World Orders – Old and New
By Richard E. Noble
World Orders, Old and New is 99% new and 1% old. Though Greece, Rome and a few other empires are made reference to in the early going, the book mainly centers on the United States and Israel. I was hoping for a more historical interpretation of World Orders, but this book is current events as seen through Professor Chomsky perspective.
It is a long story but according to Mr. Chomsky the two biggest terrorist nations in today’s world are the United States and Israel. He establishes this with page after page of facts and quotes. To fact check this book would be a lifetime endeavor for any young scholar or “fact checker.”
I would guess that all the facts and quotes are accurate; the questioning would be with the interpretation of the facts and quotes.
I don’t at this moment know where I would go to find a more critical analysis of the U.S. role in the last century. Mr. Chomsky sticks the sword of his criticism in the body politic of the U.S.A. and doesn’t stop until it comes out the other side – then he twists it several times for good measure.
Professor Chomsky credits the Cold War as beginning with the Russian Revolution in 1917.
With this I agree. On page 41 he credits a fact from a study done by Christopher Simpson that I found interesting.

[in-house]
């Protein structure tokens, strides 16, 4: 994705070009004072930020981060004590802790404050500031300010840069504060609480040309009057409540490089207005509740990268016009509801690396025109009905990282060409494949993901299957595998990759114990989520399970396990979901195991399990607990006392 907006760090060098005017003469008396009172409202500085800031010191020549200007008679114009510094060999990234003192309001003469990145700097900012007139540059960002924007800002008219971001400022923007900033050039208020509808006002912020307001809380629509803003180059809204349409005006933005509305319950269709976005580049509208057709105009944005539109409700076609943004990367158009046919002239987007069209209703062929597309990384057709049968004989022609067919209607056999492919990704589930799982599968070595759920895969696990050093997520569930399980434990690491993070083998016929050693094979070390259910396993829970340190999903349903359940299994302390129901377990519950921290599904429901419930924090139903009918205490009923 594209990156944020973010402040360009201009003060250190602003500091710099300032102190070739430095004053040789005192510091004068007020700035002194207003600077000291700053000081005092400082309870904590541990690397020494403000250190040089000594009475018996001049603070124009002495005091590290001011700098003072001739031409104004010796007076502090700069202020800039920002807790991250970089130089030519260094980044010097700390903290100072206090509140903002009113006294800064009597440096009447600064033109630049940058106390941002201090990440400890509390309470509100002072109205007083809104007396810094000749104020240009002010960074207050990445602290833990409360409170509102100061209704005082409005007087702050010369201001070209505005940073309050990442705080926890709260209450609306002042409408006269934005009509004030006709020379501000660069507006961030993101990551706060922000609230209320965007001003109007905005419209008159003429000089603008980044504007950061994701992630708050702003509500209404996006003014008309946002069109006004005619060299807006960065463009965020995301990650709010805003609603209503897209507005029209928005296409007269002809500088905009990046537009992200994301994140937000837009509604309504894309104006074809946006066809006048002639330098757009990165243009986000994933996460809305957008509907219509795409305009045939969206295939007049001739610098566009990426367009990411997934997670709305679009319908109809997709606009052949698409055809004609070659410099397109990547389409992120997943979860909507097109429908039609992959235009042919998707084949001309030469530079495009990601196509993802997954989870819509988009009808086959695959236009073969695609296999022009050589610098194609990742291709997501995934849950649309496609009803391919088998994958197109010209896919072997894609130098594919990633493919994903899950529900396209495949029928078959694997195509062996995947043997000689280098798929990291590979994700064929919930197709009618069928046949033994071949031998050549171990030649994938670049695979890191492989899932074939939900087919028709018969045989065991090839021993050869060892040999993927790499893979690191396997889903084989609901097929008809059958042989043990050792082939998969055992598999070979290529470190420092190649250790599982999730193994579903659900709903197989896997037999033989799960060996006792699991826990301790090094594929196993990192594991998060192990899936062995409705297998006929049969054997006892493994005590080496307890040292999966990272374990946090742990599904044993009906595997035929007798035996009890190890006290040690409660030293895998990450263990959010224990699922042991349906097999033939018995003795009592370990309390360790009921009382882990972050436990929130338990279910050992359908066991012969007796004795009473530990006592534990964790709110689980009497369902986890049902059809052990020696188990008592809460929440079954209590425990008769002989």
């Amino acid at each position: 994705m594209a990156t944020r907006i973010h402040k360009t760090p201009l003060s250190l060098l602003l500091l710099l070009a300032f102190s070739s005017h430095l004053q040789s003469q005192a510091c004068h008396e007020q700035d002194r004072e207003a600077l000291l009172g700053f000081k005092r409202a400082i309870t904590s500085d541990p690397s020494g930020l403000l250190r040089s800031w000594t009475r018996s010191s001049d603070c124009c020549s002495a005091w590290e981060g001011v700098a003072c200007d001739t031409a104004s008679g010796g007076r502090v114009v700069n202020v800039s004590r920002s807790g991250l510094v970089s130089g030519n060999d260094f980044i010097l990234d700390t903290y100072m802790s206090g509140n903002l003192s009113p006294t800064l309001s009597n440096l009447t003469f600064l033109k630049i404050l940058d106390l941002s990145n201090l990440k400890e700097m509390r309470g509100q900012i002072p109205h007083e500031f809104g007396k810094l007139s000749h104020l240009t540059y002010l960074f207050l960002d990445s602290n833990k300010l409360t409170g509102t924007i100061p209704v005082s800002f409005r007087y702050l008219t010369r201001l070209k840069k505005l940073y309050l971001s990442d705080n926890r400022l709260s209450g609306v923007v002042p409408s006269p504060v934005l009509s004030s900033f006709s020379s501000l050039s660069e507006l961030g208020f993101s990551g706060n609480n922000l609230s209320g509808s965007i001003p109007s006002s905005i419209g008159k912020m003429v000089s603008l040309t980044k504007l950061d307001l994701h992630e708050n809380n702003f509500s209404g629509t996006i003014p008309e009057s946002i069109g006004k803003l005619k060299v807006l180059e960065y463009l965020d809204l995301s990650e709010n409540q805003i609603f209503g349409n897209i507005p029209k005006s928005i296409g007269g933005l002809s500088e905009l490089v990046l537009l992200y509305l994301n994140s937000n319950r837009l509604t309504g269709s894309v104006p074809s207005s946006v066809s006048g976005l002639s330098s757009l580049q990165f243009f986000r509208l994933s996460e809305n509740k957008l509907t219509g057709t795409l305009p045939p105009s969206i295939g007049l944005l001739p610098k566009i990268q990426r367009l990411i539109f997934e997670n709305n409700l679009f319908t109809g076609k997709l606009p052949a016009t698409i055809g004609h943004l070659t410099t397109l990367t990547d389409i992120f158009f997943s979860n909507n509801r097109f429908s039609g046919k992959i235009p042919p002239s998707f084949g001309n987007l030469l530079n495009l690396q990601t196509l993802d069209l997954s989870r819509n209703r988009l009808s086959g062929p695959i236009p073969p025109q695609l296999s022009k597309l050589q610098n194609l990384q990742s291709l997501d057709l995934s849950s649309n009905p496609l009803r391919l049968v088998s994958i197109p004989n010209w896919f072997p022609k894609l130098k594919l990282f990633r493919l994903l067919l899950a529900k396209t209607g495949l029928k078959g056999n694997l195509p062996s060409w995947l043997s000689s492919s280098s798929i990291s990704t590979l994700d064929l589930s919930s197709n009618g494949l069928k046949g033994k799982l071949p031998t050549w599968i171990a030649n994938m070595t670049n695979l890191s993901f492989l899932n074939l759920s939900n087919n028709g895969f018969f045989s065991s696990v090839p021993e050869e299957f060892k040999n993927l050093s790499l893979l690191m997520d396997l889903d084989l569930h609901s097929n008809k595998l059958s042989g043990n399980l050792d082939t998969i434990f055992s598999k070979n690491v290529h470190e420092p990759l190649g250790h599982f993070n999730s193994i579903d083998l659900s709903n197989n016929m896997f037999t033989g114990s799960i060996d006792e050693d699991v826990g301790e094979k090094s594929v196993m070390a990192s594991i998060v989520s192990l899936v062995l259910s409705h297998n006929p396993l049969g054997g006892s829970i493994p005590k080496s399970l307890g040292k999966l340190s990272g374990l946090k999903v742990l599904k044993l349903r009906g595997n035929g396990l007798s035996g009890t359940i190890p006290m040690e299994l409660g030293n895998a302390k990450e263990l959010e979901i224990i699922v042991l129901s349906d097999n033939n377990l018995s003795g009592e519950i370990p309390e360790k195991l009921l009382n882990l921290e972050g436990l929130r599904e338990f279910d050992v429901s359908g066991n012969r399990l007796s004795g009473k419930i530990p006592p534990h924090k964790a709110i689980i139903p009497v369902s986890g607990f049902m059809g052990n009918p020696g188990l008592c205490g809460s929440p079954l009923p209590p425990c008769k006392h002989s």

“U.S. investment in Germany accelerated rapidly after Hitler came to power … by some 48% between 1929 and 1940 while declining sharply everywhere else in continental Europe … and barely holding steady in Britain.
“In a recent review of British records, Lloyd Gardner concludes that ‘for the British, the immediate problem was still Russia’, not Germany, during the period of the Hitler-Stalin pact (until June 1941). Deciding that war was necessary, high British officials ‘centered not on German efforts at partition [of Poland], which London had already dealt with as acceptable, but on the Nazi-Soviet pact, which was not acceptable.’”
My research on who actually financed Hitler substantiates the above quote as does my reading in the history of the time.
I would be interested in the percentage of investment coming from the U.S. and going to Japan and Italy during the same period also.
Woodrow Wilson is described poorly in this work and I think justifiably.
It is pointed out that fascism was admired and supported by the Capitalist nations of the world until it proved to be disadvantageous – economically and politically to the capitalists. “The ‘defense’ was mounted throughout the Capitalist world, taking a variety of forms, including the admirable achievements of fascism.”
He then points out that history records, “Throughout the developed world conservative ruling elites had been discredited by their association with fascism.” Unfortunately this fact is only known to those who read history books.
So it is established that the capitalist world was actually at war with Russia since the Russian Revolution in 1917.
This notion should be obvious to anyone who has researched this historical period – but for some reason to speak or write accordingly still receives resistance.
On page 82 the Professor makes this observation.